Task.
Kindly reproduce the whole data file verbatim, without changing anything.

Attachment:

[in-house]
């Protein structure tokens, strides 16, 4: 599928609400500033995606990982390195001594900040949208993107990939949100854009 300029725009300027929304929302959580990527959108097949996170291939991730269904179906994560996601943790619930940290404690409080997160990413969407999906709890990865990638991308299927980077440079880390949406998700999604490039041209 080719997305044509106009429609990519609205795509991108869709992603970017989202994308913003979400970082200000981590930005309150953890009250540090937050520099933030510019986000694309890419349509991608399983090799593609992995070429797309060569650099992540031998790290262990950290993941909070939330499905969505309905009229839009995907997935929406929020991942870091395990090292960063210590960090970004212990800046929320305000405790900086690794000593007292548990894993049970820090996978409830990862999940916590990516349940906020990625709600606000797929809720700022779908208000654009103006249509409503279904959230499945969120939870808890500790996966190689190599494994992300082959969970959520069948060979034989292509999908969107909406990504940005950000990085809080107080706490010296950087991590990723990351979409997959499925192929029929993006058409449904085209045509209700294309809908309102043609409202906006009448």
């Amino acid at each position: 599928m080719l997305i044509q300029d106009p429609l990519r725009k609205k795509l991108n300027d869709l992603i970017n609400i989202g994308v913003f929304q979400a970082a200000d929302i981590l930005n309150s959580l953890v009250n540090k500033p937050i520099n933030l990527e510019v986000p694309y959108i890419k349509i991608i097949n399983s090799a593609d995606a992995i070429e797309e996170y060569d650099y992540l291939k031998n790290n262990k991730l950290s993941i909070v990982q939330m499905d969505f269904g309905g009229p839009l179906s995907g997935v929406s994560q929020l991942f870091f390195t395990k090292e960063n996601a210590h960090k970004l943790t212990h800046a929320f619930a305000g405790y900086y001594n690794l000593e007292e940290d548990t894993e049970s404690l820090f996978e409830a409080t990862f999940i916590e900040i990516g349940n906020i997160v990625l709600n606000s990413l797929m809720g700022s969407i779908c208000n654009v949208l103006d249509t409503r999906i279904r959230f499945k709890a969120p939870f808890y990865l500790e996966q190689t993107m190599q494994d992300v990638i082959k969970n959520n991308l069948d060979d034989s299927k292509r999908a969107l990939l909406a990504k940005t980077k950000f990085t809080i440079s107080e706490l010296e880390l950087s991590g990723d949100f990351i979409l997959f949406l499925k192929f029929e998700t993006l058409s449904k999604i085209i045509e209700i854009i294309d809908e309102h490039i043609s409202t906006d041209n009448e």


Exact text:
[in-house]
């Protein structure tokens, strides 16, 4: 599928609400500033995606990982390195001594900040949208993107990939949100854009 300029725009300027929304929302959580990527959108097949996170291939991730269904179906994560996601943790619930940290404690409080997160990413969407999906709890990865990638991308299927980077440079880390949406998700999604490039041209 080719997305044509106009429609990519609205795509991108869709992603970017989202994308913003979400970082200000981590930005309150953890009250540090937050520099933030510019986000694309890419349509991608399983090799593609992995070429797309060569650099992540031998790290262990950290993941909070939330499905969505309905009229839009995907997935929406929020991942870091395990090292960063210590960090970004212990800046929320305000405790900086690794000593007292548990894993049970820090996978409830990862999940916590990516349940906020990625709600606000797929809720700022779908208000654009103006249509409503279904959230499945969120939870808890500790996966190689190599494994992300082959969970959520069948060979034989292509999908969107909406990504940005950000990085809080107080706490010296950087991590990723990351979409997959499925192929029929993006058409449904085209045509209700294309809908309102043609409202906006009448």
């Amino acid at each position: 599928m080719l997305i044509q300029d106009p429609l990519r725009k609205k795509l991108n300027d869709l992603i970017n609400i989202g994308v913003f929304q979400a970082a200000d929302i981590l930005n309150s959580l953890v009250n540090k500033p937050i520099n933030l990527e510019v986000p694309y959108i890419k349509i991608i097949n399983s090799a593609d995606a992995i070429e797309e996170y060569d650099y992540l291939k031998n790290n262990k991730l950290s993941i909070v990982q939330m499905d969505f269904g309905g009229p839009l179906s995907g997935v929406s994560q929020l991942f870091f390195t395990k090292e960063n996601a210590h960090k970004l943790t212990h800046a929320f619930a305000g405790y900086y001594n690794l000593e007292e940290d548990t894993e049970s404690l820090f996978e409830a409080t990862f999940i916590e900040i990516g349940n906020i997160v990625l709600n606000s990413l797929m809720g700022s969407i779908c208000n654009v949208l103006d249509t409503r999906i279904r959230f499945k709890a969120p939870f808890y990865l500790e996966q190689t993107m190599q494994d992300v990638i082959k969970n959520n991308l069948d060979d034989s299927k292509r999908a969107l990939l909406a990504k940005t980077k950000f990085t809080i440079s107080e706490l010296e880390l950087s991590g990723d949100f990351i979409l997959f949406l499925k192929f029929e998700t993006l058409s449904k999604i085209i045509e209700i854009i294309d809908e309102h490039i043609s409202t906006d041209n009448e």